Archive for February, 2013


Apache Tomcat Versions

Apache Tomcat Versions

Apache Tomcat is an open source software implementation of the Java Servlet and JavaServer Pages technologies. Different versions of Apache Tomcat are available for different versions of the Servlet and JSP specifications. The mapping between the specifications and the respective Apache Tomcat versions is:

Servlet| Tomcat version | Actual release revision|Minimum Java Version
3.0/2.2 7.0.x 7.0.35 1.6
2.5/2.1 6.0.x 6.0.36 1.5
2.4/2.0 5.5.x (archived) 5.5.36 (archived) 1.4
2.3/1.2 4.1.x (archived) 4.1.40 (archived) 1.3
2.2/1.1 3.3.x (archived) 3.3.2 (archived) 1.1

More details about each release can be found in the associated release notes.

Apache Tomcat 7.x

Apache Tomcat 7.x is the current focus of development. It builds upon the improvements made in Tomcat 6.0.x and implements the Servlet 3.0, JSP 2.2 and EL 2.2 specifications. In addition to that, it includes the following


. Web application memory leak detection and prevention.
. Improved security for the Manager and Host Manager applications.
. Generic CSRF protection.
. Support for including external content directly in a web application.
. Refactoring (connectors, lifecycle) and lots of internal code clean-up.

Red Hat Enterprise Linux 6 FCoE Support.

FCoE Support in the Kickstart File

When using a kickstart file to install Red Hat Enterprise Linux 6.4, with the new fcoe kickstart option you can specify which Fibre Channel over Ethernet (FCoE) devices should be activated automatically in addition to those discovered by Enhanced Disk Drive (EDD) services.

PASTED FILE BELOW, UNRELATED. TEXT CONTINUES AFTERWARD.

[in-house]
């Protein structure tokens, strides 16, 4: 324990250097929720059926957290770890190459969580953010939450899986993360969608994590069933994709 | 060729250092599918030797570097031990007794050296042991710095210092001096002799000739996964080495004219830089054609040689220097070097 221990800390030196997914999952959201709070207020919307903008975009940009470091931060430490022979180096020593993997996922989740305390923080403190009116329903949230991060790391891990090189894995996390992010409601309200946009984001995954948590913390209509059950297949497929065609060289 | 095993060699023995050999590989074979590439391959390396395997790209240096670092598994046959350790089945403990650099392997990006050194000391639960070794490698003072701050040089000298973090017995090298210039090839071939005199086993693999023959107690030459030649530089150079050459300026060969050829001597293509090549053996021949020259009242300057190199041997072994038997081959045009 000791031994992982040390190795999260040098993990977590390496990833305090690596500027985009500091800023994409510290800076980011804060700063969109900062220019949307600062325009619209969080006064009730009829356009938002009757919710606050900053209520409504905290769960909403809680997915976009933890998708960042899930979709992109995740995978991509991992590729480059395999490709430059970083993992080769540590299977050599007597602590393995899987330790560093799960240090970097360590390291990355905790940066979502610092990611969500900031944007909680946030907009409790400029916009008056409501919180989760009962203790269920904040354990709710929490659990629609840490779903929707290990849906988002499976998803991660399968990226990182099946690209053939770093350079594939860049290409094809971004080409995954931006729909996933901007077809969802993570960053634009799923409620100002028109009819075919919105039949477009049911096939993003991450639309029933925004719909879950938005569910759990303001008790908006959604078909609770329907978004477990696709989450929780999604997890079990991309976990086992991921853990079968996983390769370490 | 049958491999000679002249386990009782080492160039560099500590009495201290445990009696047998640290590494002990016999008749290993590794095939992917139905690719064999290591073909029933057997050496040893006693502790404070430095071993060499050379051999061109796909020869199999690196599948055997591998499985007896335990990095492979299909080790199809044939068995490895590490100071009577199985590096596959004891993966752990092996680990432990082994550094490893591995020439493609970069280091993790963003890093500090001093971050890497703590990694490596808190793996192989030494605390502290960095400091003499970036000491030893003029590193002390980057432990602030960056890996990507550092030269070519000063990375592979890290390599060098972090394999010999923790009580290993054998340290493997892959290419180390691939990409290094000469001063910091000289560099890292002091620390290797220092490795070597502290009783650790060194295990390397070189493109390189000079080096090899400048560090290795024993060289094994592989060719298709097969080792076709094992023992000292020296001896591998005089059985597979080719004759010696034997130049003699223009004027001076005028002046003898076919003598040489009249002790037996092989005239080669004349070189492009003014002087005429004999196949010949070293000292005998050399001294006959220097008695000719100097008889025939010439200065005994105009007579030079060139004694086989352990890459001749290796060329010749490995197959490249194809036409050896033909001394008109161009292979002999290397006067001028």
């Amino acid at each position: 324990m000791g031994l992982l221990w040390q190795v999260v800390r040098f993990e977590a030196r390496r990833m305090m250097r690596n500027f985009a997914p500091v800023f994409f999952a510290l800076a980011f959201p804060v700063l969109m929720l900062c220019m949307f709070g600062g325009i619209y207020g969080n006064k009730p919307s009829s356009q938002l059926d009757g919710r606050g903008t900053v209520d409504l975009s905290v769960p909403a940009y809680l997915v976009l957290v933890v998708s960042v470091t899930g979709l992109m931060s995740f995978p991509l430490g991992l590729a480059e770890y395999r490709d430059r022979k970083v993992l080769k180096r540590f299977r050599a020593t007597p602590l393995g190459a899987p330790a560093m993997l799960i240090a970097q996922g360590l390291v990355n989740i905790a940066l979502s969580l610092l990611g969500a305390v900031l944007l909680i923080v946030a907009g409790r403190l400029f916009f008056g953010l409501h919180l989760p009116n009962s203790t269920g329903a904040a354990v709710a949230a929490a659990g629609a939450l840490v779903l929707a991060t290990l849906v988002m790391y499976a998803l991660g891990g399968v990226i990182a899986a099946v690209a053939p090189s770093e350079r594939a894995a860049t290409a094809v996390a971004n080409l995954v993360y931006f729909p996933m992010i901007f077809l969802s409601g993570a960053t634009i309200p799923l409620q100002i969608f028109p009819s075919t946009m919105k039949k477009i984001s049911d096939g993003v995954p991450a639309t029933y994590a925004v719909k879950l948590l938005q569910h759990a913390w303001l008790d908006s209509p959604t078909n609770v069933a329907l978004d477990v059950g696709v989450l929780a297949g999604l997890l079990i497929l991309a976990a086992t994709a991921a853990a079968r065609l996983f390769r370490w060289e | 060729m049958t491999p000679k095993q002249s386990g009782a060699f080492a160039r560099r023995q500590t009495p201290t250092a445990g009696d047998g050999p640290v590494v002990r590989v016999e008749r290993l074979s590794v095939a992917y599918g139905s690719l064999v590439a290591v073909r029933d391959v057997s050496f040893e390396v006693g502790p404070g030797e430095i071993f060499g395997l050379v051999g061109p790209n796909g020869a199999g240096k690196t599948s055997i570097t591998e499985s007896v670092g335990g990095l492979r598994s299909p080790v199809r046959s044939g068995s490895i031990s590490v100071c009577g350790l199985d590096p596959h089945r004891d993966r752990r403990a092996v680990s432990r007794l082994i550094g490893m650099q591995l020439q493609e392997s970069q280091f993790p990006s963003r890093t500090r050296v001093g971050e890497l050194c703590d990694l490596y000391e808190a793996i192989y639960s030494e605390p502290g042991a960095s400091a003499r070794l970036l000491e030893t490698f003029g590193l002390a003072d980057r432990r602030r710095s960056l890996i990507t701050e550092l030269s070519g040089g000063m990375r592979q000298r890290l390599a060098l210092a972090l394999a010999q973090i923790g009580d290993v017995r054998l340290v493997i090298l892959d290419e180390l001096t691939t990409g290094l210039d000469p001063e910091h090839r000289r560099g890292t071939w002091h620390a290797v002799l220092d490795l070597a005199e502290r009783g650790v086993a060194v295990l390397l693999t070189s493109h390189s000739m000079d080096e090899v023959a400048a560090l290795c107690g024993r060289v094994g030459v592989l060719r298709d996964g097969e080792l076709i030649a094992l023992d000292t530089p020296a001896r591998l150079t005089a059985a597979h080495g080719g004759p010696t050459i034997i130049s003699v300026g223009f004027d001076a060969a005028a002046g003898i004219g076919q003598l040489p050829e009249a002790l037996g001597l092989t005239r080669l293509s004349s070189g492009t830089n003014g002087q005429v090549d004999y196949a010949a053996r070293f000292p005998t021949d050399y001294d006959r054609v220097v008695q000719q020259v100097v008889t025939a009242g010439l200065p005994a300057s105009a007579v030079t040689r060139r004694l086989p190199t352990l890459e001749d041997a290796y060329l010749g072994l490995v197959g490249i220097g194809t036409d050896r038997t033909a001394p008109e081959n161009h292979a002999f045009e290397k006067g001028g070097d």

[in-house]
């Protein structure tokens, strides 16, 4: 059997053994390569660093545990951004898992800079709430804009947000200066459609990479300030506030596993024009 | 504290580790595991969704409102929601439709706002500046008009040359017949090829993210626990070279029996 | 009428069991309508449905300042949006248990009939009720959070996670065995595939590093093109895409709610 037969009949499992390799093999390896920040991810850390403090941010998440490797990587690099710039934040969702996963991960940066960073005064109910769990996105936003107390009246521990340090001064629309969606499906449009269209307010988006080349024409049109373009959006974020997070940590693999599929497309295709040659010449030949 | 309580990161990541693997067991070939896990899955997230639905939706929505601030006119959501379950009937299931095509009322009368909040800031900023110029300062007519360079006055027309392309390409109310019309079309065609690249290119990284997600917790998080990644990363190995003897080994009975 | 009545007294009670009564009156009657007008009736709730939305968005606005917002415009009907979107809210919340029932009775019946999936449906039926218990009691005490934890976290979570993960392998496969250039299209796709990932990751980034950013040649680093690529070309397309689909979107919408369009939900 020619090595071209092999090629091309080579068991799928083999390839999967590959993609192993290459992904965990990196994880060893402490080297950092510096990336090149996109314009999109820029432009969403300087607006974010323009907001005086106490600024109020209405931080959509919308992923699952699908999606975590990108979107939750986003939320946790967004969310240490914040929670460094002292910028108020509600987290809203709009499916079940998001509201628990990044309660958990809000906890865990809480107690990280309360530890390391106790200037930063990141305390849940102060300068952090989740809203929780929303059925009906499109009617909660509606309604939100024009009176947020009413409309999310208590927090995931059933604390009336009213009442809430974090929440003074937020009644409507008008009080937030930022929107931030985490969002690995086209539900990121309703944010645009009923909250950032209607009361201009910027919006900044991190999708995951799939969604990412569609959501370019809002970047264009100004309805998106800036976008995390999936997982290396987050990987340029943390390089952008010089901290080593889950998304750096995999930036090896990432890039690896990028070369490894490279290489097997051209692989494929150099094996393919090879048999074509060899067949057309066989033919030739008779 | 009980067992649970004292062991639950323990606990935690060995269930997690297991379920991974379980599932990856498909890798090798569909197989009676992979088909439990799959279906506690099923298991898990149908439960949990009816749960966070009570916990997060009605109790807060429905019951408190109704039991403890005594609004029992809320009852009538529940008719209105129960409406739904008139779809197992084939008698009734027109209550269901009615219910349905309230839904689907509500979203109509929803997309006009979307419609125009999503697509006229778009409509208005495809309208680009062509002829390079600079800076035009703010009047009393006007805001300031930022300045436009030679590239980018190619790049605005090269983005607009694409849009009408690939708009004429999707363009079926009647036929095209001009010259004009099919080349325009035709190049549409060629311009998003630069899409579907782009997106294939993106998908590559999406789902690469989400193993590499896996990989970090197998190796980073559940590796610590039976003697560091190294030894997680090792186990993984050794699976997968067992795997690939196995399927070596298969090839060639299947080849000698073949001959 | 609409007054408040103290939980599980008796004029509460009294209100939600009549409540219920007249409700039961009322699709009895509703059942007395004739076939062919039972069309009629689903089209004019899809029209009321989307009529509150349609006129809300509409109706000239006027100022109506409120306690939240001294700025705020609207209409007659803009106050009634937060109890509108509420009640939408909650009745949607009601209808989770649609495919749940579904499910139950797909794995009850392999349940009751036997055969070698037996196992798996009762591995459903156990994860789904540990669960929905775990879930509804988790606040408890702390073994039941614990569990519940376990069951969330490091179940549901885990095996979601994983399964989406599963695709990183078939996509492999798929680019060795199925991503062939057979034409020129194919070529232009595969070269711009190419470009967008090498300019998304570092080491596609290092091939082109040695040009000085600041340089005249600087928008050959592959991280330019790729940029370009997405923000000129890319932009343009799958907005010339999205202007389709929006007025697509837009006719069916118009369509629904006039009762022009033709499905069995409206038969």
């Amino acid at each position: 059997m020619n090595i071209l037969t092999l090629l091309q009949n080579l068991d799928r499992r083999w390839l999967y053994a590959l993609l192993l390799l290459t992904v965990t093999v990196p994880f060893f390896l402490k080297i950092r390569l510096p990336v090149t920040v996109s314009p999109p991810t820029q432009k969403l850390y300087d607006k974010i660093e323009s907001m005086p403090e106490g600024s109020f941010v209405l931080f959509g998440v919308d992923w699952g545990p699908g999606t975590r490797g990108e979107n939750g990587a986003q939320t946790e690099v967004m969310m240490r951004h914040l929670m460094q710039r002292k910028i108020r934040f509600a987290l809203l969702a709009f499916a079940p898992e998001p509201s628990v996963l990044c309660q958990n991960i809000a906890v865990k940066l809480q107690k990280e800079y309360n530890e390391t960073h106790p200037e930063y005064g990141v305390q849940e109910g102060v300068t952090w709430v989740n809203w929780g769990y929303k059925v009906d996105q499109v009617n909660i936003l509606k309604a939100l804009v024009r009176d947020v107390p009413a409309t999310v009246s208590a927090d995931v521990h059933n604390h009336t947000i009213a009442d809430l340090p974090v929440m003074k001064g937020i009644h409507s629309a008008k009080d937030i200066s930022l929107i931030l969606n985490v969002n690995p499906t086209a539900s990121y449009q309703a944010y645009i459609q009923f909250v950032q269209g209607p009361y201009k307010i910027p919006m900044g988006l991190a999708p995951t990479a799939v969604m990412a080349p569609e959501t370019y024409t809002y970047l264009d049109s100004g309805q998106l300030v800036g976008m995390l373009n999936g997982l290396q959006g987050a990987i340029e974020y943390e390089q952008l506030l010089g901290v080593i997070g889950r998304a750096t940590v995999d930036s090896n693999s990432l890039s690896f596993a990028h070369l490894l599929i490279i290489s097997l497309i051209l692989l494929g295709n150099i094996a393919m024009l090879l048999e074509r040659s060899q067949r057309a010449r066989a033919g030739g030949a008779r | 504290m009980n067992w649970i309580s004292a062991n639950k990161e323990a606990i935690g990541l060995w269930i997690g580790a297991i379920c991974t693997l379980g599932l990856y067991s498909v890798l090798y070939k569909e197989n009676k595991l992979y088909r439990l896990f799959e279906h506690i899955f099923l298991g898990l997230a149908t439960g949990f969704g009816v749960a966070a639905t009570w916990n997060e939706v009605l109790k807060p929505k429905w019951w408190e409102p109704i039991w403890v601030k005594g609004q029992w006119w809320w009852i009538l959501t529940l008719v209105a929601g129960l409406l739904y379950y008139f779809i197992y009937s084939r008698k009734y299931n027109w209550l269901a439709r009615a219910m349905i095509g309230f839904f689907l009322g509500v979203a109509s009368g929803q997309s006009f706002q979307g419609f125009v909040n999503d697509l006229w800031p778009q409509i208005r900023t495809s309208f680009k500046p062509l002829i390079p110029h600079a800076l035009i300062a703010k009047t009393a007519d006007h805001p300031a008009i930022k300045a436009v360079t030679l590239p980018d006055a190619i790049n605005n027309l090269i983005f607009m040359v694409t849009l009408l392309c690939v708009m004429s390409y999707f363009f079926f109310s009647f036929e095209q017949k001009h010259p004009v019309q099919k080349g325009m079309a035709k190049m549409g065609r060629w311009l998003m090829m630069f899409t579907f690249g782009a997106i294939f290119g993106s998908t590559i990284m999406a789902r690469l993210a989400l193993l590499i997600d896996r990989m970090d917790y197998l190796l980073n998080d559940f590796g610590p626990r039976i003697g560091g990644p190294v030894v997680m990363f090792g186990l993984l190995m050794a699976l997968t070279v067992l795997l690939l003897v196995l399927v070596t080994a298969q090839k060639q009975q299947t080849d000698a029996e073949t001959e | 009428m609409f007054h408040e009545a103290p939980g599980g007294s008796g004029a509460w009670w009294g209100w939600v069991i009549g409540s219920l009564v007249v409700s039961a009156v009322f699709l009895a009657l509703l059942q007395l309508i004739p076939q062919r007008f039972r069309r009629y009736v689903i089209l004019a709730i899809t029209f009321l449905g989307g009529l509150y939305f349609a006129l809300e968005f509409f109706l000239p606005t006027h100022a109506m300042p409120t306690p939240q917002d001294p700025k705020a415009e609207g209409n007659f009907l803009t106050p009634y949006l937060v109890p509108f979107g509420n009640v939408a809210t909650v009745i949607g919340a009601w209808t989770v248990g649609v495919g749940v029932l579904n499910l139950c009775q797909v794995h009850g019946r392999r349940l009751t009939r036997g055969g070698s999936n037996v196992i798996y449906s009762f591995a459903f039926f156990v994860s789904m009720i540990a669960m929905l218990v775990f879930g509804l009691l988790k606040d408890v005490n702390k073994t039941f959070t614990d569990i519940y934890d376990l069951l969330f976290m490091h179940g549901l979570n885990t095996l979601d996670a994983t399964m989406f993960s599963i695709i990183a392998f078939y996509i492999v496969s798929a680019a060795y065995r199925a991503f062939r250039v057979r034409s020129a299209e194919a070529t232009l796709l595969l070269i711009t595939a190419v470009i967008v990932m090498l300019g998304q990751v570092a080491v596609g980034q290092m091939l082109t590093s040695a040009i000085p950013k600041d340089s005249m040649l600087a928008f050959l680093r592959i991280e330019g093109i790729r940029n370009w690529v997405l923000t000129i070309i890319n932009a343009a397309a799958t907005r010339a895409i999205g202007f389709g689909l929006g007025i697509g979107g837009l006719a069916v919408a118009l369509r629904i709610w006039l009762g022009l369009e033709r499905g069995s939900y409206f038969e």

Red Hat Enterprise Linux 6 Installation Guide has more Kickstart Options.

Cross-site Request Forgery (XSRF) Attacks

Cross-site request forgeries (XSRF) occur when a malicious user exploits the trust between a website and a user’s browser. By exploiting that trust, malicious users can execute unauthorized commands on a website.

XSRF attacks rely on 2 items:

Access to authentication credentials
Surreptitious execution of a command via a URL

For more information about XSRF attacks, as well as a few examples, you can visit this Wikipedia page.


How to check CSF compatibility

CSF - ConfigServer Services

To test CSF run the following command.

# /etc/csf/
Testing ip_tables/iptable_filter…OK
Testing ipt_LOG…OK
Testing ipt_multiport/xt_multiport…OK
Testing ipt_REJECT…OK
Testing ipt_state/xt_state…OK
Testing ipt_limit/xt_limit…OK
Testing ipt_recent…OK
Testing xt_connlimit…OK
Testing ipt_owner/xt_owner…OK
Testing iptable_nat/ipt_REDIRECT…OK
Testing iptable_nat/ipt_DNAT…OK
RESULT: csf should function on this server

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